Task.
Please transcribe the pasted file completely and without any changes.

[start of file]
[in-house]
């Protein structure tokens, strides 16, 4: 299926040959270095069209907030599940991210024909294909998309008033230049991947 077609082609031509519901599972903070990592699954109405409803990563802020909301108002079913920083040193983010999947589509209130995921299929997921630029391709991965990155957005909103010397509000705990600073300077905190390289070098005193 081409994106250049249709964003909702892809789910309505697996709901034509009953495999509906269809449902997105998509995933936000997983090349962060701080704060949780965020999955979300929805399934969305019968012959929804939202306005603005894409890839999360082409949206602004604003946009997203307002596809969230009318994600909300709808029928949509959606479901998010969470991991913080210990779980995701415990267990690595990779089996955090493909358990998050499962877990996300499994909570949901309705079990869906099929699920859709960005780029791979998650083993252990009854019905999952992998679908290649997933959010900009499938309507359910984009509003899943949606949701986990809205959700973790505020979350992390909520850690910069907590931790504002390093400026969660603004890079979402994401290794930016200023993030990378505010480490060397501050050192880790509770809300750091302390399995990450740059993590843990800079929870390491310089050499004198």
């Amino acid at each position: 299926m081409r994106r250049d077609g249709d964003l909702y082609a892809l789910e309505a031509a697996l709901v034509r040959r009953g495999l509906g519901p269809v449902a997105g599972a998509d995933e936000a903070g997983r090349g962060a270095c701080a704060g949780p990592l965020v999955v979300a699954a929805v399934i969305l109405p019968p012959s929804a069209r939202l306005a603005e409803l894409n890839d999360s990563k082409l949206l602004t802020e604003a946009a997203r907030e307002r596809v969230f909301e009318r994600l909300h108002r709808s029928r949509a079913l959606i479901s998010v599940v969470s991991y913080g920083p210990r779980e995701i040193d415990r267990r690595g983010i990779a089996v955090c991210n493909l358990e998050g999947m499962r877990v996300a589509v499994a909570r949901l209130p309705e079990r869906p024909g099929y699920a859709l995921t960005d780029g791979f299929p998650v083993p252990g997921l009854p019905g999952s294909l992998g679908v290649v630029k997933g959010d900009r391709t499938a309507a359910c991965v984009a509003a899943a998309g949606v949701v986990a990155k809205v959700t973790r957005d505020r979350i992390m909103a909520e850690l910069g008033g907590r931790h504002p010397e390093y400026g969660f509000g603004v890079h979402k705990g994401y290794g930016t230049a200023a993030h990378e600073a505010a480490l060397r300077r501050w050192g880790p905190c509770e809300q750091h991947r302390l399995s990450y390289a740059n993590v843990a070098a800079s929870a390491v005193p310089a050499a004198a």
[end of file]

[in-house]
């Protein structure tokens, strides 16, 4: 299926040959270095069209907030599940991210024909294909998309008033230049991947 077609082609031509519901599972903070990592699954109405409803990563802020909301108002079913920083040193983010999947589509209130995921299929997921630029391709991965990155957005909103010397509000705990600073300077905190390289070098005193 081409994106250049249709964003909702892809789910309505697996709901034509009953495999509906269809449902997105998509995933936000997983090349962060701080704060949780965020999955979300929805399934969305019968012959929804939202306005603005894409890839999360082409949206602004604003946009997203307002596809969230009318994600909300709808029928949509959606479901998010969470991991913080210990779980995701415990267990690595990779089996955090493909358990998050499962877990996300499994909570949901309705079990869906099929699920859709960005780029791979998650083993252990009854019905999952992998679908290649997933959010900009499938309507359910984009509003899943949606949701986990809205959700973790505020979350992390909520850690910069907590931790504002390093400026969660603004890079979402994401290794930016200023993030990378505010480490060397501050050192880790509770809300750091302390399995990450740059993590843990800079929870390491310089050499004198």
């Amino acid at each position: 299926m081409r994106r250049d077609g249709d964003l909702y082609a892809l789910e309505a031509a697996l709901v034509r040959r009953g495999l509906g519901p269809v449902a997105g599972a998509d995933e936000a903070g997983r090349g962060a270095c701080a704060g949780p990592l965020v999955v979300a699954a929805v399934i969305l109405p019968p012959s929804a069209r939202l306005a603005e409803l894409n890839d999360s990563k082409l949206l602004t802020e604003a946009a997203r907030e307002r596809v969230f909301e009318r994600l909300h108002r709808s029928r949509a079913l959606i479901s998010v599940v969470s991991y913080g920083p210990r779980e995701i040193d415990r267990r690595g983010i990779a089996v955090c991210n493909l358990e998050g999947m499962r877990v996300a589509v499994a909570r949901l209130p309705e079990r869906p024909g099929y699920a859709l995921t960005d780029g791979f299929p998650v083993p252990g997921l009854p019905g999952s294909l992998g679908v290649v630029k997933g959010d900009r391709t499938a309507a359910c991965v984009a509003a899943a998309g949606v949701v986990a990155k809205v959700t973790r957005d505020r979350i992390m909103a909520e850690l910069g008033g907590r931790h504002p010397e390093y400026g969660f509000g603004v890079h979402k705990g994401y290794g930016t230049a200023a993030h990378e600073a505010a480490l060397r300077r501050w050192g880790p905190c509770e809300q750091h991947r302390l399995s990450y390289a740059n993590v843990a070098a800079s929870a390491v005193p310089a050499a004198a």